Microscale light-emitting diodes (µLEDs) have become an emerging technology for use in practical applications including visible light communication for advanced wireless communication, optogenetics for neuron networks, and self-emissive micro-displays for high-pixel-per-inch images. However, because it has a smaller pixel size (<100 µm) compared to that of conventional LEDs, the light extraction from the active layer of µLEDs is limited by the opaque p-type metal electrode; therefore, the ratio of the emission area to the pixel size of µLEDs is low, which inhibits light extraction. To extract more light from µLEDs, the emission area should be expanded by reducing the area of the p-type metal electrode. However, this decreases the current density of µLEDs because the contact area covered by the metal electrode is reduced. Several groups have reported improved electrical and optical properties of µLEDs by changing the pixel shape to alter the path of light extraction and/or preventing re-absorption in the device, or by removing defect states causing a non-recombination process by passivating the sidewall of the µLED. In addition to these efforts, the effect of the p-type contact structure with a lateral oxide-confined scheme was investigated to achieve a high current density with the µLED. Although all of these techniques were effective in improving either light extraction or electrical characteristics, there have been few reports to date on the simultaneous enhancement of the optical and electrical properties.
UV LED is a diode that emits light in the ultraviolet region (<280 nm) as well as the near ultraviolet (280-400 nm) region. The LED market makes a giant leaf with expanding its application to BLU, lighting and automotive etc. With the UV LED power increasing (increment), the technology is also used in a wider range of applications. However, ITO based LEDs have some issues such as ohmic contact problem and degradation due to light absorption. To solve this problem, graphene, metal nanowire, thin metal, metal oxide based electrodes are being studied and technologies such as PhCs, PSS, mesh-type, and surface roughening are also being studied; however, the electrode structure (or material) having the high transmittance in the UV region and good electrical performances (ex. Current density) in the device has not been proposed yet.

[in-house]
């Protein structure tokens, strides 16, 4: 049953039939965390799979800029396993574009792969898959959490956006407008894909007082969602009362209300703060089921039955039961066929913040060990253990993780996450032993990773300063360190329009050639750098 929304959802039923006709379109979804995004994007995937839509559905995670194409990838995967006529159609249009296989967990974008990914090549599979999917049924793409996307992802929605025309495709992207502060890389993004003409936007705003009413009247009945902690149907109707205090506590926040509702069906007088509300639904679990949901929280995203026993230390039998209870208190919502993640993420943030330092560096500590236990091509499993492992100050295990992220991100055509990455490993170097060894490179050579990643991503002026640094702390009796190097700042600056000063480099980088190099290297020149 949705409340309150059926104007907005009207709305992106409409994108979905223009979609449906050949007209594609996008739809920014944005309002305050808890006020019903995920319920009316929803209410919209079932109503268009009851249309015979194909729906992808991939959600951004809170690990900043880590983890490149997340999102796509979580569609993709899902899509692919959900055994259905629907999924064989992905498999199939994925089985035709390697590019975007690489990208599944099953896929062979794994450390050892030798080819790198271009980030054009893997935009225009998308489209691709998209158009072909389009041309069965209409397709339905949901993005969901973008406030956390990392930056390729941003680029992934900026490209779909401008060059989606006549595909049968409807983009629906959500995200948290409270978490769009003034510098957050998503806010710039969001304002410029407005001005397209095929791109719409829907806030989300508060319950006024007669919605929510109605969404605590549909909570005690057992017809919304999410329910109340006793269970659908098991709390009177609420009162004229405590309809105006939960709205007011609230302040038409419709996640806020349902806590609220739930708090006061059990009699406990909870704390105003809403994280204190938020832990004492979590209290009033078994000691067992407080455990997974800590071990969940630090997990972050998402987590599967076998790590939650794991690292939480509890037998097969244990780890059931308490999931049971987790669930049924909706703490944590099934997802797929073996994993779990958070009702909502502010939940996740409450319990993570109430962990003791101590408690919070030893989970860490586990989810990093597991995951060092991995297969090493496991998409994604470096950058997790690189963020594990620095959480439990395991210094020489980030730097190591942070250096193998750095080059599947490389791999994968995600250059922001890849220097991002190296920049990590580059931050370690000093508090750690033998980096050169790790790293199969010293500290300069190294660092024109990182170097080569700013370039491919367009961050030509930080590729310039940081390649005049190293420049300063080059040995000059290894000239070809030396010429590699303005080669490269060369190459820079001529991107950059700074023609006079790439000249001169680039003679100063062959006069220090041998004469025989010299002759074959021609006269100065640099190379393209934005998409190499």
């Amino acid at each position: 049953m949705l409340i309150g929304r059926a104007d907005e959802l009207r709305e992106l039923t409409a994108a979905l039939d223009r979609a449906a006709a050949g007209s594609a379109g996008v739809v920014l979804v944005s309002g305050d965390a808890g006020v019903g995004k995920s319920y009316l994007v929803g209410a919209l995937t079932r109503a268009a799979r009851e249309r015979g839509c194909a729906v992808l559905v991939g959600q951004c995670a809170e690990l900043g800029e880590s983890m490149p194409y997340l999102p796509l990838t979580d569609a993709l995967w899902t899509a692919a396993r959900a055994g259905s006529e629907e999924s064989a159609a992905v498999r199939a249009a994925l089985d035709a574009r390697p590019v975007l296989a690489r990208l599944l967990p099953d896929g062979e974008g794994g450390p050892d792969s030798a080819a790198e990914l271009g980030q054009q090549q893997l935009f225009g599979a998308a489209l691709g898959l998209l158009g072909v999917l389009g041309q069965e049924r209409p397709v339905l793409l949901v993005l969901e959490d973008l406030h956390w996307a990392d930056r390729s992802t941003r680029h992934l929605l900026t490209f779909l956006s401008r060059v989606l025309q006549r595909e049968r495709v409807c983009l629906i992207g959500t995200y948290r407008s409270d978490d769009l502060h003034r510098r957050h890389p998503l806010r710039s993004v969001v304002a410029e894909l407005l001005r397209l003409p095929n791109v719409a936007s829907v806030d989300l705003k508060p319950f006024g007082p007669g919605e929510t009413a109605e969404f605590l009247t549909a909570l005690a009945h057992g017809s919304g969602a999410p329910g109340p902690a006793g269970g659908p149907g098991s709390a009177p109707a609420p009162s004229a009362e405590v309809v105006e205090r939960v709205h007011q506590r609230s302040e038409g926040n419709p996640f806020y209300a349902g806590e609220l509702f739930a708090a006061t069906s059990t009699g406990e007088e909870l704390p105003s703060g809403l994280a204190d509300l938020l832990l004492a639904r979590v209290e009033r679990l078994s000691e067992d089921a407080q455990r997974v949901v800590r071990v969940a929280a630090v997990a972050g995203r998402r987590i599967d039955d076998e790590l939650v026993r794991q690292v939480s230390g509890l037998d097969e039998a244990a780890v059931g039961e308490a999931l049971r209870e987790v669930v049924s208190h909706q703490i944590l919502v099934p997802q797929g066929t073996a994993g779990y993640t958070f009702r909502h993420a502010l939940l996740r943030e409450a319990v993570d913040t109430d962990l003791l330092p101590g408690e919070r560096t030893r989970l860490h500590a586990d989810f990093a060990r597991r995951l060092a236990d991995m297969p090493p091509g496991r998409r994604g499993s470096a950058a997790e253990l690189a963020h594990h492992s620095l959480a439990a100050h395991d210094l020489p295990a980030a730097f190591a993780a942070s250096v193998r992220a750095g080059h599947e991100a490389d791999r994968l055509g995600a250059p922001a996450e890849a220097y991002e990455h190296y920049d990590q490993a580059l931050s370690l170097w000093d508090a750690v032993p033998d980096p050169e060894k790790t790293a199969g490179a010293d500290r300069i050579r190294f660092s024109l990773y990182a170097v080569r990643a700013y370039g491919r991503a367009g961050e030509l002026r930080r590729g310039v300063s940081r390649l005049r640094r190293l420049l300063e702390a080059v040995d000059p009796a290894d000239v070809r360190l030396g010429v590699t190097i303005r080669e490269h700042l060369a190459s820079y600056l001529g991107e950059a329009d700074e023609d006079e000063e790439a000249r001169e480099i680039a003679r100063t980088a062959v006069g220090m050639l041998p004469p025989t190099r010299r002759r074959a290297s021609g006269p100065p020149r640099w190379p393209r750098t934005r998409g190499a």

In our study, we are developing micro- & deep UV-LEDs with high efficiency by demonstrating the use of highly transparent (>98%) and conductive wide-bandgap materials (ex. SiO2, AlN) as p-type contact electrodes, instead of conventional ITO films. The proposed p-type contact electrodes can form the direct ohmic contact with high-resistance semiconductors such as p-AlxGa1-xN by engineering the material’s band-gap and be applied to top-emitting lateral LED and bottom emitting flip-chip LED; therefore it is impossible to achieve high performance and high efficiency DUV LEDs. In addition, we are also studying the advanced array-based µLED display technology with high resolution and high density by utilizing the proposed electrodes.